White Christians Sleep While Young Black Men Die
This is largely addressed to my white brothers and sisters, particularly those in the church. I’m a white woman, was raised in an almost all-white town and have spent most of my life in predominately white faith communities. White people don’t like to talk about racism. We like to pretend it isn’t real and we don’t benefit from it. This has got to stop.
When Barack Obama was elected president, there was all kinds of talk about the United States being a post-racial society. This was, and is, total BS. It was (and is), however, a really nice bedtime story us white folk can tell to our kids and to ourselves. Rest easy, everyone. Racism is dead. No need to worry about race anymore. Go to sleep, sleep. sleep …
Every once in a while, we (by we I mean my white brothers and sisters) wake up from our little racism-doesn’t-exist slumber. When a celebrity says something out loud that we know is something you just don’t say (inner voices, white brethren) we get all up in arms and demand an apology. Then we go back to sleep. While we sleep, some of us clutch our purses on the train, lock our doors when we drive through minority neighborhoods or cross the street when groups of dark-skinned men stand in our path. We tell ourselves that we are doing it for our own safety, if we realize we are doing it at all. We make assumptions about people’s intelligence, responsibility, work ethic and a whole host of other things based on the color of a person’s skin. I do not exclude myself from this description. I do it too.
Then, in the middle of our nice black-man-is-president, post-racial dream, a young black man is killed for walking through a neighborhood in a hoodie carrying some Skittles, an iced tea, and talking to his girl on the phone. We wake up. We are sad, we are shocked (really? shocked?), we are horrified. We call for the ousting and jailing and public shaming of all involved. Our eyes are getting heavy. All of this sadness and dismay about racism is tiring. We’d like to go back to sleep.
FOR THE LOVE OF GOD PEOPLE, STAY AWAKE!
Jesus said this to his followers a lot. Maybe not in those exact words, but he did tell them to stay awake directly and in parables. Jesus knew his followers would have a hard burden to bear once he left. He knew that they would want to fall asleep. He knew they, like most humans, would prefer a life of comfort to the life of the cross he was walking them toward. He implored them to keep awake.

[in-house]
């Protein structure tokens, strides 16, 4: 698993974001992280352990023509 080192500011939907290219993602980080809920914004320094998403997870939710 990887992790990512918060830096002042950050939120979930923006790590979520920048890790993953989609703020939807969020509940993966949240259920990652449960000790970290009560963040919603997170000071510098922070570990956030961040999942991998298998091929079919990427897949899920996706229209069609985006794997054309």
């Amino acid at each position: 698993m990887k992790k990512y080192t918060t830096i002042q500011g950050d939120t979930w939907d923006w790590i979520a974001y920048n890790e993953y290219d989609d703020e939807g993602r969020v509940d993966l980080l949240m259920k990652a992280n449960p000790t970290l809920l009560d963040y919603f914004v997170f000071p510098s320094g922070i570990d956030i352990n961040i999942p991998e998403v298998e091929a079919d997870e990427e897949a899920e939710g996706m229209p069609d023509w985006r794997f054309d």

What did that mean to Jesus? Be aware of what you are doing and saying, be aware of who is around you, be aware of your inner thoughts and your prayer life. Be aware. Be awake. Know yourself — know your weaknesses, know what sets you off, know what you are afraid of. Keep awake. Know the difference between what the world tells you and what God is saying. Keep awake. This is how you stay faithful to God and keep the devil at bay. Keep awake.
Two-thousand or so years later, we are asleep. This is, in no small part, a fault of the church. Christian pastors and churches want to keep our numbers up, so we strive to keep people comfortable. We profit off of people staying asleep. I know that there are good Christians out there and good churches working hard to keep people awake. But this shouldn’t be the work of a few churches well-suited to social justice work. This is the work of all of us.
We (white people) are complicit in the murder of Trayvon Martin and all of the other non-white folk who have been killed over the years. We are complicit in the wage gap between people of color and the pigment-challenged. We sit idly by as we watch the number of young black men in prison grow as the unemployment rate for the same demographic in the United States is around 17 percent. This happens because we are asleep.